I learned the importance of these film festivals myself when I directed and wrote my own short film, Woh Ghungroo Wali Larki [The Girl With Anklets], in 2021.

Set in 1980s Karachi, Pakistan, Woh Ghungroo Wali Larki [The Girl With Anklets], follows the story of a girl's passion for dance as she overcomes societal and political obstacles.

The 1980s were an important time in my mother's life, and that's why I chose to focus on this time in Pakistan. From a sociopolitical perspective, the 1980s was a tumultuous period for Pakistan. Under Muhammad Zia-ul-Haq's regime, the arts were pertained as vulgar, and many women did not have a safe place to walk on the streets without fear of harassment, with no protection offered by the government. Today, we still face many of the same problems in Pakistan, but I found it important to shed light on the stigma behind arts in 1980s Pakistan; and in particular, dance.

This was my first experience as a director, and I felt a lot of pressure in this role—strong expectations that I bestowed upon myself. For as long as I could remember, I've loved films and the art form's ability to capture an audience in a way that it becomes an escape from reality. But, the pressure I felt stemmed from this need to prove to those [who grew up in South Asia] that even though I did not grow up there, I was South Asian too.

The South-Asian film festivals in North America gave me a platform where my voice was recognized and awarded amongst many other filmmakers who struggled with the same pressures I have.

Being a child of immigrants and brought up in the United States, I really feel like I owe everything to my family. My parents have always reinforced Pakistani culture in every part of our lives to [sometimes] compensate for the fact that we didn’t grow up in Pakistan. But, this led to a bit of an identity crisis as well. Since I’ve always been attached to my heritage, I found myself being taunted in school at times or in areas where there are predominantly White communities.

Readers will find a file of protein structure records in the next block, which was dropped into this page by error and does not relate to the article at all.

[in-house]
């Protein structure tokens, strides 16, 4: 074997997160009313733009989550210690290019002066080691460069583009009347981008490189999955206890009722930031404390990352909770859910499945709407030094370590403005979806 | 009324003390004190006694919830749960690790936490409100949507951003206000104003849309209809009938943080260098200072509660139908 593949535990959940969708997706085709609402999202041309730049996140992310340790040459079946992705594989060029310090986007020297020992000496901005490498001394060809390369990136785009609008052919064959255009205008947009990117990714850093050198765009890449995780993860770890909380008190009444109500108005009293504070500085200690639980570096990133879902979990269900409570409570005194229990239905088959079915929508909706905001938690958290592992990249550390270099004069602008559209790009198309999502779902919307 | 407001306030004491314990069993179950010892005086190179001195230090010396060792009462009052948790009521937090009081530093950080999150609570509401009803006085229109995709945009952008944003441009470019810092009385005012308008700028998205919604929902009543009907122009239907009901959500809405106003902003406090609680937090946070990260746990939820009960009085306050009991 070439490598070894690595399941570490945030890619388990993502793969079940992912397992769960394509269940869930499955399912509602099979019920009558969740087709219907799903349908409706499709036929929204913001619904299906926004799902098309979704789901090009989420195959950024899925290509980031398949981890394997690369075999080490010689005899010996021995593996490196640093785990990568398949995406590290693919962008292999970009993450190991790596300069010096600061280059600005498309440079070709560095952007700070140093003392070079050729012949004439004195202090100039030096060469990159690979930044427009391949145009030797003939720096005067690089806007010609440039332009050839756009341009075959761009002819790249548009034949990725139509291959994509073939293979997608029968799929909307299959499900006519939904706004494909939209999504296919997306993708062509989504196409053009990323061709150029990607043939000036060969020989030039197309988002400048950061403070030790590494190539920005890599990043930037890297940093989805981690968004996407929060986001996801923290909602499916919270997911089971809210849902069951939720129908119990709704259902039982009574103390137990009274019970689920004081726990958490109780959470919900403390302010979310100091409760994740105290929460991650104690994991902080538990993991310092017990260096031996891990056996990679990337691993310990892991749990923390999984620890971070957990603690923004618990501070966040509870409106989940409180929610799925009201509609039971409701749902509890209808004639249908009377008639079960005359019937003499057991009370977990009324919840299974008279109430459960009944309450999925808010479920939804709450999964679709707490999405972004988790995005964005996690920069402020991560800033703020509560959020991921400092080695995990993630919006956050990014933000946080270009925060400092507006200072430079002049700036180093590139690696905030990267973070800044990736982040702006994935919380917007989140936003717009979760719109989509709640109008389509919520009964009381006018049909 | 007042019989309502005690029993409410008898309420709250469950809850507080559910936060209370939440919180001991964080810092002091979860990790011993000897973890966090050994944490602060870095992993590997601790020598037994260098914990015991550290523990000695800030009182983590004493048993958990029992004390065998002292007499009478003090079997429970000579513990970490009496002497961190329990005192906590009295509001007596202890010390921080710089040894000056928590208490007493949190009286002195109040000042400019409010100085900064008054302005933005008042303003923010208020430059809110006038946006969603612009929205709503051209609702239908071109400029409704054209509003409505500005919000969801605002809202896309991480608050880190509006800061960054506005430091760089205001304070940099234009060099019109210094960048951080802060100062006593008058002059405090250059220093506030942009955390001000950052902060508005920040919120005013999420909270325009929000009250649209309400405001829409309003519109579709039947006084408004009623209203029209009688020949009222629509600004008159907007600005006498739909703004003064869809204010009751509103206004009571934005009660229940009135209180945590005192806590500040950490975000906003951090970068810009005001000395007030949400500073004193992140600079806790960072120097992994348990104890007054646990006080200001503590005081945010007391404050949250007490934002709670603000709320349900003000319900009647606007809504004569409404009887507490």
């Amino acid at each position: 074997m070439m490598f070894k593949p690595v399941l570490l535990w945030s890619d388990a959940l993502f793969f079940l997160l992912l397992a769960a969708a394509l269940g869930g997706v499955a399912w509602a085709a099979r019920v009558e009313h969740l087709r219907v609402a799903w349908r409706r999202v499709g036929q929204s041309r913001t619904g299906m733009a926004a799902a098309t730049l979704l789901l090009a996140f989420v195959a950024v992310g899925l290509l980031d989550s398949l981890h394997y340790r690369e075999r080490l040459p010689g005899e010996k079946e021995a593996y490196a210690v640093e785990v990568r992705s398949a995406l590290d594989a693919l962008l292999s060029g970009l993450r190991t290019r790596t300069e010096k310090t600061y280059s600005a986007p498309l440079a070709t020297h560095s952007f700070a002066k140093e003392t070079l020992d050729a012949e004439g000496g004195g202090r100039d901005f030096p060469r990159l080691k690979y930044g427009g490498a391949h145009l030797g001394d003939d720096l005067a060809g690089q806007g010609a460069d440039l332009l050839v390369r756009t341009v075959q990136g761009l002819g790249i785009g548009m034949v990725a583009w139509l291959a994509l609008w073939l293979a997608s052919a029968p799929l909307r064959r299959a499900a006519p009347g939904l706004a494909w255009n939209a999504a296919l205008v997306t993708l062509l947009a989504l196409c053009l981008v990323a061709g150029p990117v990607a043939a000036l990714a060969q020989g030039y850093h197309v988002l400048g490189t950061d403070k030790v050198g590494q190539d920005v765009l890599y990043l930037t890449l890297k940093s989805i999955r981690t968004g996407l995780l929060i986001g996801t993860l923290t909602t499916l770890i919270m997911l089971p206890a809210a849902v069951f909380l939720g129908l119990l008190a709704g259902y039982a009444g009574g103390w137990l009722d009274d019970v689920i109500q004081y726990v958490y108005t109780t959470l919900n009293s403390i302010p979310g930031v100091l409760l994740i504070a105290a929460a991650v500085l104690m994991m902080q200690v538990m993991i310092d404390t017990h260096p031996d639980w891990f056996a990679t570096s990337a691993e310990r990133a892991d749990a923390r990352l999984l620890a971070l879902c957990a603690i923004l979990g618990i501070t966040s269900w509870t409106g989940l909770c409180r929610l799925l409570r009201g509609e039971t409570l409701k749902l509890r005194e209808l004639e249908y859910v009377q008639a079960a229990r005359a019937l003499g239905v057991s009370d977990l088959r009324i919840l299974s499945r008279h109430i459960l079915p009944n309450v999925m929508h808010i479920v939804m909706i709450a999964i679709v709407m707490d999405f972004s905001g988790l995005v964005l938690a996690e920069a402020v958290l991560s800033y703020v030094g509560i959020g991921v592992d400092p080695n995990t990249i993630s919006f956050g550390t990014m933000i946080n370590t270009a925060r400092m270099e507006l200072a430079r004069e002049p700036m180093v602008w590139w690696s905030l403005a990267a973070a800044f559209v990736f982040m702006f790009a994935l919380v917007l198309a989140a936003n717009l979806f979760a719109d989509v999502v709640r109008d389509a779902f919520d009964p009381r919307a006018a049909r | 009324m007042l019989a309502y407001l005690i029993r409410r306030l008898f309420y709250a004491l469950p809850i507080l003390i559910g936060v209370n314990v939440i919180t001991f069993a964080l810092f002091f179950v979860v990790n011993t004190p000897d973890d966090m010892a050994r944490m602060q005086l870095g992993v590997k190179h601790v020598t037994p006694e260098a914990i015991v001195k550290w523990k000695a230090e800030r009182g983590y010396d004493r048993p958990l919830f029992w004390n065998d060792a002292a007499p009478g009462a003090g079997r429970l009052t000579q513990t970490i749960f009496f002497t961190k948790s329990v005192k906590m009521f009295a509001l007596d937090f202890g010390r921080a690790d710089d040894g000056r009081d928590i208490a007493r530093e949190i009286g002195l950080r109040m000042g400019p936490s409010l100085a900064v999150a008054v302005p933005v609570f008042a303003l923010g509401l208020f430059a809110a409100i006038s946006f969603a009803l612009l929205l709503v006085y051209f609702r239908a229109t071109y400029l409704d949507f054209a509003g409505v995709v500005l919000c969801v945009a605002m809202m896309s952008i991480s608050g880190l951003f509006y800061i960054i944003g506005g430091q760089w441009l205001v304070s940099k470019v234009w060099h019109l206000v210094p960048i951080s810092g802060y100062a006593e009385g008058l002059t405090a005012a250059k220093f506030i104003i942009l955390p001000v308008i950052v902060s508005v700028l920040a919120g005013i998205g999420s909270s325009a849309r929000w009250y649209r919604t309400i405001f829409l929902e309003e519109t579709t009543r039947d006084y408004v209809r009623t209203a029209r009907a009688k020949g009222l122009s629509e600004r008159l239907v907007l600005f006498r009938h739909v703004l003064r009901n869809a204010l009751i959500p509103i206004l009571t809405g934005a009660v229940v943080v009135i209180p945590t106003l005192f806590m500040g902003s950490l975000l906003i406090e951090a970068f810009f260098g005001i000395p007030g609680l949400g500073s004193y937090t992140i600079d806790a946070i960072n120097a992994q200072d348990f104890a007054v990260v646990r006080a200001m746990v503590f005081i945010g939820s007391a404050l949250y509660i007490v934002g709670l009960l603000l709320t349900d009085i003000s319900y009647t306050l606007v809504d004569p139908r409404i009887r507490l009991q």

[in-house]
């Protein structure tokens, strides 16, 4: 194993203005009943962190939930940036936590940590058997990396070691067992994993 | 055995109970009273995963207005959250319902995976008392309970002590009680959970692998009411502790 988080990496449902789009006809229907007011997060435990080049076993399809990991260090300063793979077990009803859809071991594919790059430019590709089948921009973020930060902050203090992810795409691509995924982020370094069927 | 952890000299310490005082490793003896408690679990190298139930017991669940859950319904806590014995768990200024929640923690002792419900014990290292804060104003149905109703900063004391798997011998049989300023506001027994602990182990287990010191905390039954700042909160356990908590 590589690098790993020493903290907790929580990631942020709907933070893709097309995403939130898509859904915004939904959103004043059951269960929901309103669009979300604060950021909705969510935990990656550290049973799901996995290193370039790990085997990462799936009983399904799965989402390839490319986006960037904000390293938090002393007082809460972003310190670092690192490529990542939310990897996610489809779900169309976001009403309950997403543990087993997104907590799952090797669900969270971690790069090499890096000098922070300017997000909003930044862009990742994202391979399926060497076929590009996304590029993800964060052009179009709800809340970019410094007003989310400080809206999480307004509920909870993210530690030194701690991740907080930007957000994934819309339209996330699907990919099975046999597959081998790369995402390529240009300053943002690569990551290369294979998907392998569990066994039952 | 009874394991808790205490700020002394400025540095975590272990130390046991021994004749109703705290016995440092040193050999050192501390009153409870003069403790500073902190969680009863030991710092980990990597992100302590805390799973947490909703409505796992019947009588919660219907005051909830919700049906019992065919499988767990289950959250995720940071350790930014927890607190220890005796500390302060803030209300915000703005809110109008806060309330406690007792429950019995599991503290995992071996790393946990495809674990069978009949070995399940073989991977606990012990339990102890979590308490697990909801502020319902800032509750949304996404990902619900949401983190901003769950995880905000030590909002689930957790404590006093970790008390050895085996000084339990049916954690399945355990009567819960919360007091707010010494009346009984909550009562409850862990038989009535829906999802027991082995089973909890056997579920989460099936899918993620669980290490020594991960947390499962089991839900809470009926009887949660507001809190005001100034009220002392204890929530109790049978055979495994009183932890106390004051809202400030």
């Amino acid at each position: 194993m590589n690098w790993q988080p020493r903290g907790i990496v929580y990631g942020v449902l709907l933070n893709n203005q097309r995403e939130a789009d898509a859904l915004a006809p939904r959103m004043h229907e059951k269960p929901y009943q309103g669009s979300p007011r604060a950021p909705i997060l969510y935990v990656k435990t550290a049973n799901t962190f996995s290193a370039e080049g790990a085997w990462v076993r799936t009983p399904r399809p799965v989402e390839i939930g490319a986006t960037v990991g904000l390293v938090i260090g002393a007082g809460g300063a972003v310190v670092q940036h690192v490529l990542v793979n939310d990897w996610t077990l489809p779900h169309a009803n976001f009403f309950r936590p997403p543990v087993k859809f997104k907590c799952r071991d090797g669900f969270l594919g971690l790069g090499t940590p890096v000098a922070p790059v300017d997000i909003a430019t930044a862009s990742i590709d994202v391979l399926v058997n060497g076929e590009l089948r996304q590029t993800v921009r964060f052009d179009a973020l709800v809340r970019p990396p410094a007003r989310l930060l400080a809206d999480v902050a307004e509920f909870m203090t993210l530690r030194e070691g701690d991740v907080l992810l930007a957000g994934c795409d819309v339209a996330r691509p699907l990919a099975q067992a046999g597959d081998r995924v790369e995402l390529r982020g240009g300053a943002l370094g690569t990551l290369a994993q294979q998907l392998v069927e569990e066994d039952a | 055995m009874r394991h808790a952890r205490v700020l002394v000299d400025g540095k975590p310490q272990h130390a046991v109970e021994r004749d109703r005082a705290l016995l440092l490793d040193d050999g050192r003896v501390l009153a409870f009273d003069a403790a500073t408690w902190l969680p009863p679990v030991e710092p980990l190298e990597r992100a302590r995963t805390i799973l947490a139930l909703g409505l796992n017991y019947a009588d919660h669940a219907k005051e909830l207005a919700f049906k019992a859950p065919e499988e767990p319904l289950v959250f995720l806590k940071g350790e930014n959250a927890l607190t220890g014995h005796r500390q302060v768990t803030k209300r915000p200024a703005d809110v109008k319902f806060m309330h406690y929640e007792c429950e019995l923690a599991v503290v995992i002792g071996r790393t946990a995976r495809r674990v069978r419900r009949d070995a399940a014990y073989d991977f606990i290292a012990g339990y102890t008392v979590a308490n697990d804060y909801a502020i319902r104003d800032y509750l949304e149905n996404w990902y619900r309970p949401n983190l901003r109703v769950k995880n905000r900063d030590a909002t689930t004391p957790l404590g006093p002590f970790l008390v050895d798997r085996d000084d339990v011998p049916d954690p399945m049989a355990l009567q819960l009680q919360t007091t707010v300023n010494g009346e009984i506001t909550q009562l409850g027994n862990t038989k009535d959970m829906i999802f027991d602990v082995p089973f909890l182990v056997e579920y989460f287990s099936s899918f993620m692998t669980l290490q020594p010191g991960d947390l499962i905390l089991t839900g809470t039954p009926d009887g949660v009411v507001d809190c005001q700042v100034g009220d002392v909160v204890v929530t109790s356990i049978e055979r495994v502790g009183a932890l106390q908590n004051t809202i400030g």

Now, I’m here, having directed, written, and choreographed my first short film, Woh Ghungroo Wali Larki. This film draws inspiration from my seven years of classical Indian dance experience, my connection to my Pakistani heritage, and my eagerness to empower women in our society. The very film which was set in Pakistan, with dialogues in Urdu, around a political time period that was excruciating for women in Pakistan. Despite all my insecurities, I have stopped looking for reassurance from others regarding my cultural identity because as a Pakistani-American, I am proud of this film.

Today, I am happy to say that Woh Ghungroo Wali Larki has been officially selected for six film festivals all around the world, one of which—the Pakistani Film Festival Australia—won us the award for Best Cinematography.

Similarly, Anuka Sethi has used her unique voice to make her way through South Asian Film Festivals in North America and beyond.

Anuka Sethi is an India-born, Dubai-raised, and New York City-based actor, writer, producer & model. She is a multi-hyphenate artist and recent grad from NYU Tisch School of the Arts with training from Playwrights Horizons Theatre School and Stonestreet Studios. Since she grew up a TCK (Third Culture Kid), Anuka used her art as a way to connect with her roots and is passionate about creating work and space for South Asian artists.